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The yeast Saccharomyces cerevisiae: An overview of methods to study autophagy progression

Type of publication Peer-reviewed
Publikationsform Original article (peer-reviewed)
Author Delorme-Axford Elizabeth, Guimaraes Rodrigo Soares, Guimaraes Rodrigo Soares, Reggiori Fulvio, Reggiori Fulvio, Klionsky Daniel J.,
Project ER-phagy mechanisms to maintain and restore endoplasmic reticulum homeostasis
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Original article (peer-reviewed)

Journal Methods
Volume (Issue) 75
Page(s) 3 - 12
Title of proceedings Methods
DOI 10.1016/j.ymeth.2014.12.008

Abstract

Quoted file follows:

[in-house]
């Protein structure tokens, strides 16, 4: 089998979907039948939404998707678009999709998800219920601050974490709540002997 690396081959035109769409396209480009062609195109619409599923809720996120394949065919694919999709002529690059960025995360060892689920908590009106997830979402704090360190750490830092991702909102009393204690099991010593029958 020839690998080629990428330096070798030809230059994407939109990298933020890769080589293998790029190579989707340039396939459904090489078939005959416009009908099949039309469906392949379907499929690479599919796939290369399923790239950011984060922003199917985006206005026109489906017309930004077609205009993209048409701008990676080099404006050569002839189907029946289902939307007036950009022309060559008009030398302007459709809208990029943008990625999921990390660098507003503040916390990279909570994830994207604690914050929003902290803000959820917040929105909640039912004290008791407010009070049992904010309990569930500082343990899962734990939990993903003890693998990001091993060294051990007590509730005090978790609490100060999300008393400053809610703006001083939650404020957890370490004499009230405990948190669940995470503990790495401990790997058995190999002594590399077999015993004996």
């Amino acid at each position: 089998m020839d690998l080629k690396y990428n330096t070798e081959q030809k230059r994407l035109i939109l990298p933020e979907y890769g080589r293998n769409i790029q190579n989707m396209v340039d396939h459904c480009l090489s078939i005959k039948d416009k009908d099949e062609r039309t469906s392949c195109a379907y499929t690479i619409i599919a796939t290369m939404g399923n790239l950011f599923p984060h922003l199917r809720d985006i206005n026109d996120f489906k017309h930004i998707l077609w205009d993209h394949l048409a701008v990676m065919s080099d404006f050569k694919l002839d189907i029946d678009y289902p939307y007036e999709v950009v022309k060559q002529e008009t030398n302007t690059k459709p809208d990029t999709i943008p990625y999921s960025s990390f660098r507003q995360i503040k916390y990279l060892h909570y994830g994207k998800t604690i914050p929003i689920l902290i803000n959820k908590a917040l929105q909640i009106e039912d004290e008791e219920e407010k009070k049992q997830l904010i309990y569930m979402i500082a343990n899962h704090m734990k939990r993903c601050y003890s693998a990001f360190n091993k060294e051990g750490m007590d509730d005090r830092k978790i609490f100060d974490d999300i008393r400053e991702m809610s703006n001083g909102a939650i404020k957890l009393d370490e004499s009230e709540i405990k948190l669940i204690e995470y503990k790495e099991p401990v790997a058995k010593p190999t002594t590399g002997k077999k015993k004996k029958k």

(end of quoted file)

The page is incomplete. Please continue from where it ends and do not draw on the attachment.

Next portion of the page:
© 2014 Elsevier Inc. Macroautophagy (hereafter autophagy) is a highly evolutionarily conserved process essential for sustaining cellular integrity, homeostasis, and survival. Most eukaryotic cells constitutively undergo autophagy at a low basal level. However, various stimuli, including starvation, organelle deterioration, stress, and pathogen infection, potently upregulate autophagy. The hallmark morphological feature of autophagy is the formation of the double-membrane vesicle known as the autophagosome. In yeast, flux through the pathway culminates in autophagosome-vacuole fusion, and the subsequent degradation of the resulting autophagic bodies and cargo by vacuolar hydrolases, followed by efflux of the breakdown products. Importantly, aberrant autophagy is associated with diverse human pathologies. Thus, there is a need for ongoing work in this area to further understand the cellular factors regulating this process. The field of autophagy research has grown exponentially in recent years, and although numerous model organisms are being used to investigate autophagy, the baker's yeast Saccharomyces cerevisiae remains highly relevant, as there are significant and unique benefits to working with this organism. In this review, we will focus on the current methods available to evaluate and monitor autophagy in S. cerevisiae, which in several cases have also been subsequently exploited in higher eukaryotes.
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